A: “Can you teach a young teen how to keep at something, even if it’s ‘boring’ or ‘hard’?” I badly want to give you an enthusiastic yes, but that would be a bit of a lie. Like everything in life, the answer is unsatisfactory, because, well, it depends.
Facing difficult emotions, such as the pain of failure and the fear of trying something new (or even old), is a teachable skill. We can expose ourselves to hard things, over and over, and if we’re gently nudged and lovingly supported, we can grow to tolerate these hard feelings — and even thrive past them. I recently found myself as a passenger with a dear friend who was petrified to drive over a huge bridge in her convertible. She asked: “Should I do it?” I said: “Yes, I believe in you!” She didn’t speak much, but we breathed and listened to music, and she did it. Her brain now knows she can do that task; tolerating that hard emotion grew her resilience, and she now will probably do it again.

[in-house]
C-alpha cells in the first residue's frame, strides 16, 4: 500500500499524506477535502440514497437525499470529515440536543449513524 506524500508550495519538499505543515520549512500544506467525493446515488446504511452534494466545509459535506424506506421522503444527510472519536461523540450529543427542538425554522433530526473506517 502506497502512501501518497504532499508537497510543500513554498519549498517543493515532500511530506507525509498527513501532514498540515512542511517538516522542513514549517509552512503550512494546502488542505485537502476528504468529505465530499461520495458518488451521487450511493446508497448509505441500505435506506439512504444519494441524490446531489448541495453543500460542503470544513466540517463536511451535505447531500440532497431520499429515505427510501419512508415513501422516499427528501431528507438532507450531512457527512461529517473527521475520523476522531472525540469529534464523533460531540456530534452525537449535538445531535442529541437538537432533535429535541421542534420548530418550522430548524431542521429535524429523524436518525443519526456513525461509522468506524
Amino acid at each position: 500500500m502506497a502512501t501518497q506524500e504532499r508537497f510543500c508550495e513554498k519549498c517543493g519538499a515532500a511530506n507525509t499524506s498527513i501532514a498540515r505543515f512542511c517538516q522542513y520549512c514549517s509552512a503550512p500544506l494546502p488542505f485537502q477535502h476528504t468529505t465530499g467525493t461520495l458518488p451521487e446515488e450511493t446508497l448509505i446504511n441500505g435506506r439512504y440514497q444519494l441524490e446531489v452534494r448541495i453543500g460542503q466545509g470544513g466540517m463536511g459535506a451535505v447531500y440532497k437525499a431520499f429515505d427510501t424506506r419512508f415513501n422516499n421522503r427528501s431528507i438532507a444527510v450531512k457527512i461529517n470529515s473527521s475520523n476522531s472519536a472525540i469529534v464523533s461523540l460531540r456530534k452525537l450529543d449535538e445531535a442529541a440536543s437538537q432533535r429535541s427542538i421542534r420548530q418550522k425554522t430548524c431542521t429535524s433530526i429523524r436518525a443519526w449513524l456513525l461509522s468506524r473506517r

But it’s not the same with a young teen, is it?